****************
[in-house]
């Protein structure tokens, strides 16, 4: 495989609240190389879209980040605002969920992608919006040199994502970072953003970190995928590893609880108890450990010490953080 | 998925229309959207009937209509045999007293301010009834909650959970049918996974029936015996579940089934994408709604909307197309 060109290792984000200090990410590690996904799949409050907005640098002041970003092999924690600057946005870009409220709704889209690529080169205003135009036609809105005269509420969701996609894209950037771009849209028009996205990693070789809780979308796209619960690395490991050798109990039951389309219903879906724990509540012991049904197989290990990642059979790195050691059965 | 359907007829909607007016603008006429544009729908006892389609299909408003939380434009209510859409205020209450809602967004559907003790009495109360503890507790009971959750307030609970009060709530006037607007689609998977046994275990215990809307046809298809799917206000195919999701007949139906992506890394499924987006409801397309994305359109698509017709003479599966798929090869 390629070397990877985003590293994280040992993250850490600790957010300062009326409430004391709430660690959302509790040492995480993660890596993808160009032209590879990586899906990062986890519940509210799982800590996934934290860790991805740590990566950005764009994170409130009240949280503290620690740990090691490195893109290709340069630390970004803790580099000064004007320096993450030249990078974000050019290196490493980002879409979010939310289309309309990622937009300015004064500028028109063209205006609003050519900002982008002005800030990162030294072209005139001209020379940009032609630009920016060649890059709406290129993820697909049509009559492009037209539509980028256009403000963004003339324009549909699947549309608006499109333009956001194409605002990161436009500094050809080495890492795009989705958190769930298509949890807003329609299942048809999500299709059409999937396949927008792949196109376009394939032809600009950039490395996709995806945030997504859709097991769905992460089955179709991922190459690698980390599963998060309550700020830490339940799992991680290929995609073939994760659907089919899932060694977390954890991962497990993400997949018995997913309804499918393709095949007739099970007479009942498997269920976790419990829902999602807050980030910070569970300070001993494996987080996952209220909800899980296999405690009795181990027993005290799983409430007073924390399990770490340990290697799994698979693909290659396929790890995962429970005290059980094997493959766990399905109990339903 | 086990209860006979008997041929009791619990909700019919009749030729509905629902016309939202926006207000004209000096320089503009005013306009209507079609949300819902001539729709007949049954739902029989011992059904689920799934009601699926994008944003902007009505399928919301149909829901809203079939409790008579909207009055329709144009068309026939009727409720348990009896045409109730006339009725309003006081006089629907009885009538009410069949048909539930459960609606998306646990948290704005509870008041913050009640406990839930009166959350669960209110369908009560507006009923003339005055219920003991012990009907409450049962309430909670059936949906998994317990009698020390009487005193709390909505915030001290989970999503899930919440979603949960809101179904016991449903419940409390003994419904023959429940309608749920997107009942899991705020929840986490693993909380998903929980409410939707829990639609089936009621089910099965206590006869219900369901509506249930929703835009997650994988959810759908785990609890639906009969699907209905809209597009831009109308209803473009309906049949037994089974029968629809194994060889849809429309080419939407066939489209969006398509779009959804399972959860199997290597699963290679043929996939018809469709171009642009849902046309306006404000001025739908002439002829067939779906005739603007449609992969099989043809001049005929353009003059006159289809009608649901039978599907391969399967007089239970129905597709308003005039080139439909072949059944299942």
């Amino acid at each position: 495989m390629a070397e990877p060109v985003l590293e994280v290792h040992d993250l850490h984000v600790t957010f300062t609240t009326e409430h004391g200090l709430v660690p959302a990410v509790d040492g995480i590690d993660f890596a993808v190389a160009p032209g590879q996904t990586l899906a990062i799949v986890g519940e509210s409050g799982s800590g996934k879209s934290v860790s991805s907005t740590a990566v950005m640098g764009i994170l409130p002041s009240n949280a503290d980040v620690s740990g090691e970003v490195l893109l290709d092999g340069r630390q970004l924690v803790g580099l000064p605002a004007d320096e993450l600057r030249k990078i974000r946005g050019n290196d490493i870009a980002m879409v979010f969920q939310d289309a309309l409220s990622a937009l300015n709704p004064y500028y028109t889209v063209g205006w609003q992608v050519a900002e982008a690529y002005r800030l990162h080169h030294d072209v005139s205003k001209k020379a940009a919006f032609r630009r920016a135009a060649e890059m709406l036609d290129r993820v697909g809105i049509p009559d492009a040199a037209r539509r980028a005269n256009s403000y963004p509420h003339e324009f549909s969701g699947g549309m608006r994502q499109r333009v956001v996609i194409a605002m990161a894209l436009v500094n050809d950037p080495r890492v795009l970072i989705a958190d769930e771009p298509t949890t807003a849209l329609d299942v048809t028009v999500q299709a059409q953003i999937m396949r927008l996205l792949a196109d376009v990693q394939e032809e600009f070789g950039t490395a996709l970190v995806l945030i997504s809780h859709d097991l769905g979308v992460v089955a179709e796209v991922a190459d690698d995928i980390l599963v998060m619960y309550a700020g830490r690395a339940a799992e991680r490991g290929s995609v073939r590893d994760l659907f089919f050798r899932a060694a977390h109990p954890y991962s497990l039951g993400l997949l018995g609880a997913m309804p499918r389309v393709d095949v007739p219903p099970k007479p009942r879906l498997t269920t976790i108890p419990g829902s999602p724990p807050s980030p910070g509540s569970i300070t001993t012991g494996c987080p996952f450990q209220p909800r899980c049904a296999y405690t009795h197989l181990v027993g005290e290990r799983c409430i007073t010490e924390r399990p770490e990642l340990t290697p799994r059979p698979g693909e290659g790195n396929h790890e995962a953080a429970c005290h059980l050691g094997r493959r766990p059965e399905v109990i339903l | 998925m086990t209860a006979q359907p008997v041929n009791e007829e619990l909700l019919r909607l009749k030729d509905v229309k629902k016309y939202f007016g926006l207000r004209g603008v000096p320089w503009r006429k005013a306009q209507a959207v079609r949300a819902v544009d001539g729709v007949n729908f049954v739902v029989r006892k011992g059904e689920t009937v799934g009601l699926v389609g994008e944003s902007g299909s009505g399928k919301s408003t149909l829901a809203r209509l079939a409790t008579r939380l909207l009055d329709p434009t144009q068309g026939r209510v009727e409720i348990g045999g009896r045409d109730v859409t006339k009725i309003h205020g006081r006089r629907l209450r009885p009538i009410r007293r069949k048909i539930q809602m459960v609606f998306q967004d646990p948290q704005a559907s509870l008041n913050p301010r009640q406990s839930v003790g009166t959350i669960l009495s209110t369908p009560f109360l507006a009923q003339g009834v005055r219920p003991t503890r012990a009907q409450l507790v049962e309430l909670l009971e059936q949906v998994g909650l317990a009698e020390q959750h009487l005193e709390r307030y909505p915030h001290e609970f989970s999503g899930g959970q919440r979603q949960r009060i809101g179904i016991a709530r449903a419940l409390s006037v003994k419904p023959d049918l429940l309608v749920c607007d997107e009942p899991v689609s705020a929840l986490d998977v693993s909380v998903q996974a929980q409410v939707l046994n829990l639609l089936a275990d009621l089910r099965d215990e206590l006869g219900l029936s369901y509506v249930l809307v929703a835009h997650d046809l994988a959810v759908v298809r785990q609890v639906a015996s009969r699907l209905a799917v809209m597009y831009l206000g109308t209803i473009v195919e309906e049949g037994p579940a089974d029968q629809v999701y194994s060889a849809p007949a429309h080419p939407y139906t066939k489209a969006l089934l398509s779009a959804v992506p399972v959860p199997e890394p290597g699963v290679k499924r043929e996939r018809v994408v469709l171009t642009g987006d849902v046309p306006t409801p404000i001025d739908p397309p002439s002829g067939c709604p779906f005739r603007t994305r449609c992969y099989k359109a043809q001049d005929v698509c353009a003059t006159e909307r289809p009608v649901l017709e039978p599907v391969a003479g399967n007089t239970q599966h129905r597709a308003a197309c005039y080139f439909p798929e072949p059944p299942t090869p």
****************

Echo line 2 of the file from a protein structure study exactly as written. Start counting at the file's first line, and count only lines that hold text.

């Protein structure tokens, strides 16, 4: 495989609240190389879209980040605002969920992608919006040199994502970072953003970190995928590893609880108890450990010490953080 | 998925229309959207009937209509045999007293301010009834909650959970049918996974029936015996579940089934994408709604909307197309 060109290792984000200090990410590690996904799949409050907005640098002041970003092999924690600057946005870009409220709704889209690529080169205003135009036609809105005269509420969701996609894209950037771009849209028009996205990693070789809780979308796209619960690395490991050798109990039951389309219903879906724990509540012991049904197989290990990642059979790195050691059965 | 359907007829909607007016603008006429544009729908006892389609299909408003939380434009209510859409205020209450809602967004559907003790009495109360503890507790009971959750307030609970009060709530006037607007689609998977046994275990215990809307046809298809799917206000195919999701007949139906992506890394499924987006409801397309994305359109698509017709003479599966798929090869 390629070397990877985003590293994280040992993250850490600790957010300062009326409430004391709430660690959302509790040492995480993660890596993808160009032209590879990586899906990062986890519940509210799982800590996934934290860790991805740590990566950005764009994170409130009240949280503290620690740990090691490195893109290709340069630390970004803790580099000064004007320096993450030249990078974000050019290196490493980002879409979010939310289309309309990622937009300015004064500028028109063209205006609003050519900002982008002005800030990162030294072209005139001209020379940009032609630009920016060649890059709406290129993820697909049509009559492009037209539509980028256009403000963004003339324009549909699947549309608006499109333009956001194409605002990161436009500094050809080495890492795009989705958190769930298509949890807003329609299942048809999500299709059409999937396949927008792949196109376009394939032809600009950039490395996709995806945030997504859709097991769905992460089955179709991922190459690698980390599963998060309550700020830490339940799992991680290929995609073939994760659907089919899932060694977390954890991962497990993400997949018995997913309804499918393709095949007739099970007479009942498997269920976790419990829902999602807050980030910070569970300070001993494996987080996952209220909800899980296999405690009795181990027993005290799983409430007073924390399990770490340990290697799994698979693909290659396929790890995962429970005290059980094997493959766990399905109990339903 | 086990209860006979008997041929009791619990909700019919009749030729509905629902016309939202926006207000004209000096320089503009005013306009209507079609949300819902001539729709007949049954739902029989011992059904689920799934009601699926994008944003902007009505399928919301149909829901809203079939409790008579909207009055329709144009068309026939009727409720348990009896045409109730006339009725309003006081006089629907009885009538009410069949048909539930459960609606998306646990948290704005509870008041913050009640406990839930009166959350669960209110369908009560507006009923003339005055219920003991012990009907409450049962309430909670059936949906998994317990009698020390009487005193709390909505915030001290989970999503899930919440979603949960809101179904016991449903419940409390003994419904023959429940309608749920997107009942899991705020929840986490693993909380998903929980409410939707829990639609089936009621089910099965206590006869219900369901509506249930929703835009997650994988959810759908785990609890639906009969699907209905809209597009831009109308209803473009309906049949037994089974029968629809194994060889849809429309080419939407066939489209969006398509779009959804399972959860199997290597699963290679043929996939018809469709171009642009849902046309306006404000001025739908002439002829067939779906005739603007449609992969099989043809001049005929353009003059006159289809009608649901039978599907391969399967007089239970129905597709308003005039080139439909072949059944299942």